Intensive Residential Treatment for substance dependence or co-occurring disorders is a residential service provided in a facility licensed by the Department of Public Health to offer intensive residential treatment, or in a state-operated facility. These services are provided in a 24-hour setting and are intended to treat individuals with substance use or co-occurring disorders who require an intensive rehabilitation program. Services are provided within a 15 to 30 day period and include assessment, medical and psychiatric evaluation if indicated, and an intensive regimen of treatment modalities including individual and family therapy, specialty groups, psychosocial education, orientation to AA or similar support groups, and instruction in relapse prevention.
What is "Intensive Residential: Co-Occurring Enhanced (3.7E)" service?
Intensive residential treatment co-occurring enhanced services are provided in accordance with requirements designated by the Department to individuals with severe co-occurring substance use and mental health disorders who require integrated intensive rehabilitation services.
What is "Intermediate Residential (3.5)" service?
Intermediate residential treatment for substance use disorders is a service provided in a facility licensed by the Department of Public Health to offer intermediate treatment. These services are provided in a 24 hour residential program that provides counseling and other rehabilitative services in a structured environment. These residential services are intended to address significant problems with behavior and functioning in major life areas due to a substance use disorder with the goal of community re-integration. A minimum of twenty hours per week of addiction services in a structured recovery environment is provided to individuals who generally remain in treatment for 3 to 6 months.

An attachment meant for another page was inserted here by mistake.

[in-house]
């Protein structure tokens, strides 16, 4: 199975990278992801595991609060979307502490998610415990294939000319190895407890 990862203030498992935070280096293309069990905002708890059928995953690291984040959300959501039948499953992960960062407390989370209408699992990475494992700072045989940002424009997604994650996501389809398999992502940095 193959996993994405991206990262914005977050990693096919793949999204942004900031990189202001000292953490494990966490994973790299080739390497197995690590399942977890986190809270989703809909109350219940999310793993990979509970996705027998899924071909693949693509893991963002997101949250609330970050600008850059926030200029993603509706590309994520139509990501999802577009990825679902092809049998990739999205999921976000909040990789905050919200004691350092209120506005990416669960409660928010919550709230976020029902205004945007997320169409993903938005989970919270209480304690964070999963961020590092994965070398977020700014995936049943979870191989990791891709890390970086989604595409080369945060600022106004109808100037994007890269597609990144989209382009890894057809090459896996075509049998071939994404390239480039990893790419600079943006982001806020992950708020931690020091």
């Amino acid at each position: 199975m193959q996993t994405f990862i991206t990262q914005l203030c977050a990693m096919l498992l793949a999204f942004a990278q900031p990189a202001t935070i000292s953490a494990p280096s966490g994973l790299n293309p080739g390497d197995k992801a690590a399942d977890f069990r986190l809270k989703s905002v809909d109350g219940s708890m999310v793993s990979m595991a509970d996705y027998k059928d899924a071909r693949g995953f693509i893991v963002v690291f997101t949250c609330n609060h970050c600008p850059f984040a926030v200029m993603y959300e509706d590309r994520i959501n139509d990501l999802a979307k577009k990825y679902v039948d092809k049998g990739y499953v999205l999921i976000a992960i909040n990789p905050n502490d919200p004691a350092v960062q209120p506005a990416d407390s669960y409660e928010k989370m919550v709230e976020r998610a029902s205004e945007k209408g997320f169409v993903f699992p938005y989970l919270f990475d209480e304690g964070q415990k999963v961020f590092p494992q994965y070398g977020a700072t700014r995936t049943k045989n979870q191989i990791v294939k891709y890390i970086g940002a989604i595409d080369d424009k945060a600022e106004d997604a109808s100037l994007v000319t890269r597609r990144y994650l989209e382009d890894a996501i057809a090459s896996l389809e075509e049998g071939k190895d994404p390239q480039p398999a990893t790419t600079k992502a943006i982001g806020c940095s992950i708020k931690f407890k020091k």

What is "Intermediate Residential: Pregnant and Parenting Women (3.5)" service?
Intermediate residential treatment is a service provided in a facility licensed by the Department of Public Health to offer intermediate treatment to women with children and pregnant women with substance use dependence. These services are provided in a 24 hour residential program that provides counseling and other rehabilitative services in a structured environment. Services include integration of substance use and prenatal services; child care and child development services; direct interventions or linkages to programs for infants and children with prenatal exposure to drugs and alcohol; and facilitating access to Birth to Three programs, Early Head Start, and WIC. Pregnant and parenting women must be granted priority access within 48 hours of their request for treatment or provided interim services that include, at a minimum, HIV and TB Education, the risk of needle sharing, if applicable, counseling on the effects of alcohol and drug use on the fetus, referral for prenatal care and referral to a treatment provider offering PHP or IOP services. Women and/or women and their children generally remain in treatment for 3-6 months.
What is "Long Term Residential (3.3)" service?